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United States District Court, S.D. Illinois

May 10, 2005.


The opinion of the court was delivered by: JAMES FOREMAN, Senior District Judge


Plaintiff brings this action for deprivations of his constitutional rights pursuant to 42 U.S.C. § 1983. Plaintiff previously was granted leave to proceed in forma pauperis, and he has tendered his initial partial filing fee as ordered.

From 1996-97, Plaintiff worked as a correctional officer at the Pontiac Correctional Center; he is now incarcerated in the Menard Correctional Center.*fn1 He alleges that on November 15, 2003, Defendants threatened him with bodily harm. The next day, he was assigned a new cellmate, whom he believes to be mentally ill. Plaintiff alleges that this cellmate, Slaughter, pulls out his own hair, fails to wipe himself or wash after using the toilet, talks to himself, and engages in other unspecified behavior that poses a threat to Plaintiff's health and safety.

  This case is now before the Court for a preliminary review of the complaint pursuant to 28 U.S.C. § 1915A, which provides:

(a) Screening. — The court shall review, before docketing, if feasible or, in any event, as soon as practicable after docketing, a complaint in a civil action in which a prisoner seeks redress from a governmental entity or officer or employee of a governmental entity.
(b) Grounds for Dismissal. — On review, the court shall identify cognizable claims or dismiss the complaint, or any portion of the complaint, if the complaint —
(1) is frivolous, malicious, or fails to state a claim on which relief may be granted; or
(2) seeks monetary relief from a defendant who is immune from such relief.
28 U.S.C. § 1915A. An action or claim is frivolous if "it lacks an arguable basis either in law or in fact." Neitzke v. Williams, 490 U.S. 319, 325 (1989). Upon careful review of the complaint and any supporting exhibits, the Court finds it appropriate to exercise its authority under § 1915A; this action is legally frivolous and thus subject to summary dismissal.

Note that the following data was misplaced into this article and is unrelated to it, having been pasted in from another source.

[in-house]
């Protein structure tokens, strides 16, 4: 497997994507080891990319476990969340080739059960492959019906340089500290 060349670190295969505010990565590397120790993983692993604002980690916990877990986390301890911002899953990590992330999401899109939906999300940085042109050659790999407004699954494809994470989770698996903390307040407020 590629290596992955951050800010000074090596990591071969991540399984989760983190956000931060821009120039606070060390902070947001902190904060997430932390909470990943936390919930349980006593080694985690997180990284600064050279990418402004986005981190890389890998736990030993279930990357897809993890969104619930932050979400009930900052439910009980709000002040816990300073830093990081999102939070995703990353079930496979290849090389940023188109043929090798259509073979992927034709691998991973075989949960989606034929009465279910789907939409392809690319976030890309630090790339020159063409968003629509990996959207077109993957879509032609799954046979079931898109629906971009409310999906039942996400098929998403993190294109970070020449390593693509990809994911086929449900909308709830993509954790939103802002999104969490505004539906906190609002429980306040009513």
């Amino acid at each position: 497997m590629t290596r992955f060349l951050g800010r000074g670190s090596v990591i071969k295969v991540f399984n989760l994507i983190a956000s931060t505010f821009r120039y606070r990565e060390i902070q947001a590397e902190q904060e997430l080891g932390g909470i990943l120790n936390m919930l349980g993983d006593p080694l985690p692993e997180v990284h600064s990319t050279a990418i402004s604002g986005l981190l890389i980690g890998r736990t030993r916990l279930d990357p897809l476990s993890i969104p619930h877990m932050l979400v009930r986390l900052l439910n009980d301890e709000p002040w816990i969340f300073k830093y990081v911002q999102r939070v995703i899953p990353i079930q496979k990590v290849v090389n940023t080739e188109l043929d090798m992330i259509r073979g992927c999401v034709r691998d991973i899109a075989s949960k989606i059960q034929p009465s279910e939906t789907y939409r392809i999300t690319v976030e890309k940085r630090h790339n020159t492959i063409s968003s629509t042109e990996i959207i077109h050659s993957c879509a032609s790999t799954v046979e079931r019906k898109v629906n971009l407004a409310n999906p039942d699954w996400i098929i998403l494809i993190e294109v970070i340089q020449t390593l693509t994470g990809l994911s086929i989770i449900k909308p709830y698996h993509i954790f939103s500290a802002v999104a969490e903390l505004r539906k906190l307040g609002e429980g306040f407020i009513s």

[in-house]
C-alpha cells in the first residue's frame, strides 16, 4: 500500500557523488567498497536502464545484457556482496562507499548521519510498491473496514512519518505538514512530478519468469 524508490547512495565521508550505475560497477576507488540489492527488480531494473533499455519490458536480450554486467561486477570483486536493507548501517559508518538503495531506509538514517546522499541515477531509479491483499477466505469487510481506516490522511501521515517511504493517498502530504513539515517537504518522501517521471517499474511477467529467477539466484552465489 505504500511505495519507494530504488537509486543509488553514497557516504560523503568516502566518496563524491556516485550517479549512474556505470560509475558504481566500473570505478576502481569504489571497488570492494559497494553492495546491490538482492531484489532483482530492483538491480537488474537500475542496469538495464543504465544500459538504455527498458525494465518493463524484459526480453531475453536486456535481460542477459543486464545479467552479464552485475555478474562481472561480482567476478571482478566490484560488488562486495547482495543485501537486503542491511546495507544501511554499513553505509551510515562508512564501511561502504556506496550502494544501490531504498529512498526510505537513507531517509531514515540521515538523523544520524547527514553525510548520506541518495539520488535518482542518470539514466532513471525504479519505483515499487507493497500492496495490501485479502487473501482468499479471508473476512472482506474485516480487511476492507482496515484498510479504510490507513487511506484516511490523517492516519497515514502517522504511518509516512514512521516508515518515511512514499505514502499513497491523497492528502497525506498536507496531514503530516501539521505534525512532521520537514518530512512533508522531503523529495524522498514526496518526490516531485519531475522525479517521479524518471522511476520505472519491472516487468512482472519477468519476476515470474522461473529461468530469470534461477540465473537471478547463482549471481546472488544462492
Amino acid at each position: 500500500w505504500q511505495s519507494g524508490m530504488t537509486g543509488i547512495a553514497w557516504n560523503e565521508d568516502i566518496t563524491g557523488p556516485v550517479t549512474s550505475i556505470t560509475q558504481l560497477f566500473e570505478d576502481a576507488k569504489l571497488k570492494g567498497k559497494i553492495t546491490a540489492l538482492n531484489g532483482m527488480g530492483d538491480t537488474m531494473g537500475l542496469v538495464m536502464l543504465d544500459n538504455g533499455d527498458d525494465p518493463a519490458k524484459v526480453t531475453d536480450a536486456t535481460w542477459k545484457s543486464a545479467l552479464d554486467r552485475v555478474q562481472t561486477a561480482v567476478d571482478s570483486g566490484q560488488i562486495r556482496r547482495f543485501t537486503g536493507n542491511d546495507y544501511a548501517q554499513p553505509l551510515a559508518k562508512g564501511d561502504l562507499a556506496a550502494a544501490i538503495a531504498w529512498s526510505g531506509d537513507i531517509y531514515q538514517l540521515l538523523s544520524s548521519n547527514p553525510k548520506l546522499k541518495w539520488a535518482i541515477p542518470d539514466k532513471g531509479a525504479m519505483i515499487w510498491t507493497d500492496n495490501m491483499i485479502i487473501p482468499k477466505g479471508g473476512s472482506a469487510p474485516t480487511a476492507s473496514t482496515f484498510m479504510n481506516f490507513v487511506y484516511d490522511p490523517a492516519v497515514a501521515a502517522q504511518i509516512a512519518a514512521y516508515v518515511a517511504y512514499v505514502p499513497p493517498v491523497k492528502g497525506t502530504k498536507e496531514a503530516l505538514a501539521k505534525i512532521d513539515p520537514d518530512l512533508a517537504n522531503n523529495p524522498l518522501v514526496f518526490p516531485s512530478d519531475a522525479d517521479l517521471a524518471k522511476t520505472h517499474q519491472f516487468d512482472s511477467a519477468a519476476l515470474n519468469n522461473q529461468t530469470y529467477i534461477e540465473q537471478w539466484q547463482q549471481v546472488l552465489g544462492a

Pursuant to 42 U.S.C. § 1997e(a), an inmate complaining of the conditions of his confinement must exhaust his administrative remedies prior to filing suit. Failure to so exhaust is grounds for summary dismissal of the complaint. See Porter v. Nussle, 534 U.S. 516, 524 (2002); Lewis v. Washington, 300 F.3d 829, 834 (7th Cir. 2002); Ester v. Principi, 250 F.3d 1068, 1071 (7th Cir. 2001). In his complaint, Plaintiff clearly acknowledges that at the time he filed this action, he had not exhausted his administrative remedies. In fact, his statement that he "will file a grievance and otherwise attempt to exhaust state remedy" indicates to the Court that Plaintiff had not even begun that process at the time he filed this action. Therefore, because Plaintiff failed to exhaust his administrative remedies prior to filing suit, the Court does not have jurisdiction to consider his claims.

  As for Plaintiff's recently filed motion to amend his complaint (Doc. 9), the claims he wishes to add to this action appear to have no direct relation to the claim presented in the original complaint. Therefore, this motion is DENIED. If Plaintiff wishes to pursue those claims in federal court, he must bring those claims in a separate action.

  In summary, Plaintiff's complaint does not survive review under § 1915A. Accordingly, this action is DISMISSED without prejudice to refiling his claims in a new action upon exhaustion of his administrative remedies.


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